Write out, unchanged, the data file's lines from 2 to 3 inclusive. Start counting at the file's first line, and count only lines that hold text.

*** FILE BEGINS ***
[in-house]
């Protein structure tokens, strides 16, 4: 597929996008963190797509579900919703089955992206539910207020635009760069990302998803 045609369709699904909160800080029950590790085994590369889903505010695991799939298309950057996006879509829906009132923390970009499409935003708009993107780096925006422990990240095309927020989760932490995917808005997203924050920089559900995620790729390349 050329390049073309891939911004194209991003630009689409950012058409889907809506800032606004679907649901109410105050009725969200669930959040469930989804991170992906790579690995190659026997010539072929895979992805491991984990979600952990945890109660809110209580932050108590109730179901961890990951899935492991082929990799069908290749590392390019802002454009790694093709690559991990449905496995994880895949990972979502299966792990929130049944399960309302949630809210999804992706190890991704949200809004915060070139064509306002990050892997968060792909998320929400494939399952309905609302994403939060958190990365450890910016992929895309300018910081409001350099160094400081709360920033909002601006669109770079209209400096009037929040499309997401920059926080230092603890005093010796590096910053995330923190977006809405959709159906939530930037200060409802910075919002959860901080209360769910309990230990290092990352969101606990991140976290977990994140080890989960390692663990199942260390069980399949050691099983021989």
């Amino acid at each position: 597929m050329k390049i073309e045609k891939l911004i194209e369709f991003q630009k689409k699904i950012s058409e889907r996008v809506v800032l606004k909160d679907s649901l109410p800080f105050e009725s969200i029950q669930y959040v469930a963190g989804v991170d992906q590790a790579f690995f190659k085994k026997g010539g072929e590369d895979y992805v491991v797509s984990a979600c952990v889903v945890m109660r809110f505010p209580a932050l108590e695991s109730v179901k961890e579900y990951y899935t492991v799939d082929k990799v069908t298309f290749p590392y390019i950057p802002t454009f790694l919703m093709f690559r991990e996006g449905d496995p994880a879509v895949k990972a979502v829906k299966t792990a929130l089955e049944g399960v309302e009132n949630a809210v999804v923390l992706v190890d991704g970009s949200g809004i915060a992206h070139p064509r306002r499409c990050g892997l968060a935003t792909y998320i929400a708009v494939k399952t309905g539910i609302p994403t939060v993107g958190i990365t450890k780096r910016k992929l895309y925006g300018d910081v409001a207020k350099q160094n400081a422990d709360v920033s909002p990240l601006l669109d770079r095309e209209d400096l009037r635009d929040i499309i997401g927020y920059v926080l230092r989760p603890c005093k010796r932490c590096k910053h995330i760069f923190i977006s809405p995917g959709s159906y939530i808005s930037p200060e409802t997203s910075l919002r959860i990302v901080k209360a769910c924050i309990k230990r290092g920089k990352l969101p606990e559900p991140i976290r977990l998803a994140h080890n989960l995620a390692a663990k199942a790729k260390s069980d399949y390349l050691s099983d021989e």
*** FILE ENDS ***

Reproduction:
């Protein structure tokens, strides 16, 4: 597929996008963190797509579900919703089955992206539910207020635009760069990302998803 045609369709699904909160800080029950590790085994590369889903505010695991799939298309950057996006879509829906009132923390970009499409935003708009993107780096925006422990990240095309927020989760932490995917808005997203924050920089559900995620790729390349 050329390049073309891939911004194209991003630009689409950012058409889907809506800032606004679907649901109410105050009725969200669930959040469930989804991170992906790579690995190659026997010539072929895979992805491991984990979600952990945890109660809110209580932050108590109730179901961890990951899935492991082929990799069908290749590392390019802002454009790694093709690559991990449905496995994880895949990972979502299966792990929130049944399960309302949630809210999804992706190890991704949200809004915060070139064509306002990050892997968060792909998320929400494939399952309905609302994403939060958190990365450890910016992929895309300018910081409001350099160094400081709360920033909002601006669109770079209209400096009037929040499309997401920059926080230092603890005093010796590096910053995330923190977006809405959709159906939530930037200060409802910075919002959860901080209360769910309990230990290092990352969101606990991140976290977990994140080890989960390692663990199942260390069980399949050691099983021989």
């Amino acid at each position: 597929m050329k390049i073309e045609k891939l911004i194209e369709f991003q630009k689409k699904i950012s058409e889907r996008v809506v800032l606004k909160d679907s649901l109410p800080f105050e009725s969200i029950q669930y959040v469930a963190g989804v991170d992906q590790a790579f690995f190659k085994k026997g010539g072929e590369d895979y992805v491991v797509s984990a979600c952990v889903v945890m109660r809110f505010p209580a932050l108590e695991s109730v179901k961890e579900y990951y899935t492991v799939d082929k990799v069908t298309f290749p590392y390019i950057p802002t454009f790694l919703m093709f690559r991990e996006g449905d496995p994880a879509v895949k990972a979502v829906k299966t792990a929130l089955e049944g399960v309302e009132n949630a809210v999804v923390l992706v190890d991704g970009s949200g809004i915060a992206h070139p064509r306002r499409c990050g892997l968060a935003t792909y998320i929400a708009v494939k399952t309905g539910i609302p994403t939060v993107g958190i990365t450890k780096r910016k992929l895309y925006g300018d910081v409001a207020k350099q160094n400081a422990d709360v920033s909002p990240l601006l669109d770079r095309e209209d400096l009037r635009d929040i499309i997401g927020y920059v926080l230092r989760p603890c005093k010796r932490c590096k910053h995330i760069f923190i977006s809405p995917g959709s159906y939530i808005s930037p200060e409802t997203s910075l919002r959860i990302v901080k209360a769910c924050i309990k230990r290092g920089k990352l969101p606990e559900p991140i976290r977990l998803a994140h080890n989960l995620a390692a663990k199942a790729k260390s069980d399949y390349l050691s099983d021989e």